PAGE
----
There was forewarning of Trump’s Executive Order in 2018 prompted by concerns that the Pre-Trial Chamber might be about to authorise opening a situation in Afghanistan that would include investigating CIA operatives allegedly torturing suspected Taliban operatives in “black sites” in Lithuania, Poland, and Romania. Bolton, now as Trump’s national security advisor, announced that “if the court comes after us, Israel or other US allies, we will not sit quietly […] We will ban [ICC] judges and prosecutors from entering the United States. We will sanction their funds in the US financial system, and we will prosecute them in the US criminal system.” Echoing earlier objections to the ICC, Bolton argued that “this president will not allow American citizens to be prosecuted by foreign bureaucrats, and he will not allow other nations to dictate our means of self-defence.”
One of the loudest criticisms of the court has been its focus on Africa, and in turn, its inability or lack of willingness to investigate crimes that fall under its jurisdiction committed by “great powers.” In 2019, when the Pre-Trial Chamber rejected the request of the prosecutor to proceed with an investigation for alleged crimes against humanity and war crimes on the territory of Afghanistan, there was a fear that the US’s bullying tactics would (a) reduce the court to a side-show, only able to function when material interests of great powers were not threatened, and (b) allow powerful states to act with impunity. Thus, the decision by the Appeals Chamber in March 2020, to allow the prosecutor to commence an investigation reinvigorated some lost faith in the court, but simultaneously infuriated the Trump administration. While the executive order is underpinned by US legal exceptionalism, it nonetheless highlights some deep misunderstandings about the legal and political reach of the ICC.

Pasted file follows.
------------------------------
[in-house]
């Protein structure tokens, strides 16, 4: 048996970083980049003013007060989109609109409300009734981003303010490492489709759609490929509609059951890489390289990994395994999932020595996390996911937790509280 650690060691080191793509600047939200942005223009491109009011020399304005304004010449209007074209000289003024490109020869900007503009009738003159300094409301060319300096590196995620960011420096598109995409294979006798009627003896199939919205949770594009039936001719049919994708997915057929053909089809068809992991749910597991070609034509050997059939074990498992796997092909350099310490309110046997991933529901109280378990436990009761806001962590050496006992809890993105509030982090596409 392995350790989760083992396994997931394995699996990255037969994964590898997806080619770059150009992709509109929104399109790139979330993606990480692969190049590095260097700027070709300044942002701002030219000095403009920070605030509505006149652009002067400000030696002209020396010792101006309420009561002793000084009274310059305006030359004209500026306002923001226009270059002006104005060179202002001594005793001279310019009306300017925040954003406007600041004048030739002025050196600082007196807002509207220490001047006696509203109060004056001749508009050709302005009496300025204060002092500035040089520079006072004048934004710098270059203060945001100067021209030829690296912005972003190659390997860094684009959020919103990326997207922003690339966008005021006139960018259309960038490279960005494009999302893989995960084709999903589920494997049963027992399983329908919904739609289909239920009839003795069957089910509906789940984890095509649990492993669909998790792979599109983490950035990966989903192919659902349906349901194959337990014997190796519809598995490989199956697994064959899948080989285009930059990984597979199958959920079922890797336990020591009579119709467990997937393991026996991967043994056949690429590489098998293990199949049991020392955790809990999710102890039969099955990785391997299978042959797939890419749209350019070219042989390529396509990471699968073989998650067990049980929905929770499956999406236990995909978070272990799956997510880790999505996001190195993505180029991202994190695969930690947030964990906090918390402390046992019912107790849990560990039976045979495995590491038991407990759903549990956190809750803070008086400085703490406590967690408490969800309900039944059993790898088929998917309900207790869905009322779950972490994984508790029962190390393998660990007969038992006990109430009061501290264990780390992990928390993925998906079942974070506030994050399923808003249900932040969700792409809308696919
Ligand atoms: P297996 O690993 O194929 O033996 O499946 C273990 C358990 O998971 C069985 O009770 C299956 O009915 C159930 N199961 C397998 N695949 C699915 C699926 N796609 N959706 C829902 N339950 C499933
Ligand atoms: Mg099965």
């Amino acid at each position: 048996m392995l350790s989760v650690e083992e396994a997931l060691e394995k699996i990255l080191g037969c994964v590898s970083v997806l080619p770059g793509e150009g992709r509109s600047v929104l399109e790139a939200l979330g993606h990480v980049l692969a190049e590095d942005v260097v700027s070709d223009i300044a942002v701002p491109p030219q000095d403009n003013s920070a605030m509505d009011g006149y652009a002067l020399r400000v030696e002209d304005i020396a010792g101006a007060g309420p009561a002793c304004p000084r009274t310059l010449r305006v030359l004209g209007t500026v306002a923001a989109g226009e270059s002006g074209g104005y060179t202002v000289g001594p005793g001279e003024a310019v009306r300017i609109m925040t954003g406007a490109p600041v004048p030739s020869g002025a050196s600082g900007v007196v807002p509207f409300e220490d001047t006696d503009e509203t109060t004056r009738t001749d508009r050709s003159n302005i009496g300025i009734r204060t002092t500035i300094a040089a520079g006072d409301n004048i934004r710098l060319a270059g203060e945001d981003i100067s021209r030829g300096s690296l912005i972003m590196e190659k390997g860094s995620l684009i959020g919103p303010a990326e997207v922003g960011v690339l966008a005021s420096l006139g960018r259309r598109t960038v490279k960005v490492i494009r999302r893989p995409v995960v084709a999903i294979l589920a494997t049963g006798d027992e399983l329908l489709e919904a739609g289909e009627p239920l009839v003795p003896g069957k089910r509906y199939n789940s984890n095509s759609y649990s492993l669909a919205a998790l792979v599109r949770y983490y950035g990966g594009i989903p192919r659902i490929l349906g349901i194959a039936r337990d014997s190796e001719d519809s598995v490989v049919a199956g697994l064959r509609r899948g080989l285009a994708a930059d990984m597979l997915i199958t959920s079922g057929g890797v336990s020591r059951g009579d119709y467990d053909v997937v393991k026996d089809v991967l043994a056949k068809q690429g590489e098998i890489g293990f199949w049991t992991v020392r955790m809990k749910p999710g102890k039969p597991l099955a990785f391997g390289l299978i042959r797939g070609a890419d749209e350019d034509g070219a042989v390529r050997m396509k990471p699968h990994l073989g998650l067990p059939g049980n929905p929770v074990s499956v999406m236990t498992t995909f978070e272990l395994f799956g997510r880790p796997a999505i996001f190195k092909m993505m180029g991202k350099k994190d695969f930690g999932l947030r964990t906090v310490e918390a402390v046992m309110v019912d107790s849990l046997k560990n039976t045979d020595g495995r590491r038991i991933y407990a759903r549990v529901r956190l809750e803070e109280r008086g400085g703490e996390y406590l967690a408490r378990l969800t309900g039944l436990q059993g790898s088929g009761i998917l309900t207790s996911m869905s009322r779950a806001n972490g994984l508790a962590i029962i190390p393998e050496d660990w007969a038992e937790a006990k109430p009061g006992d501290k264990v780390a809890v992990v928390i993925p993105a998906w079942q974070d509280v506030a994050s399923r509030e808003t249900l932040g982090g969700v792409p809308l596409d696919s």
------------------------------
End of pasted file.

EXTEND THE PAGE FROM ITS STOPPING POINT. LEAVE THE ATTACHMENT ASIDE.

First, the executive order argues that the court’s investigation represents an “unusual and extraordinary threat to the national security and foreign policy of the United States.” As Jennifer Trahan and Megan Fairlie point out, such an argument fails to understand that the Court is severely restrained by its reliance on state cooperation, especially with regard to arrest warrants. Furthermore, it is difficult to maintain that the Court represents a threat to national security, while simultaneously describing it as a “failed institution.”
Second, again highlighted by Trahan and Fairlie, the aggressive posturing by the Trump administration fails to appreciate that much of the ICC’s work aligns with stated US interests, including the recent surrender to the court by Ali Kushayb, indicted on charges of crimes against humanity and war crimes committed in Darfur, a situation referred to the court by a United Nations Security Council resolution strongly supported by the Bush Administration).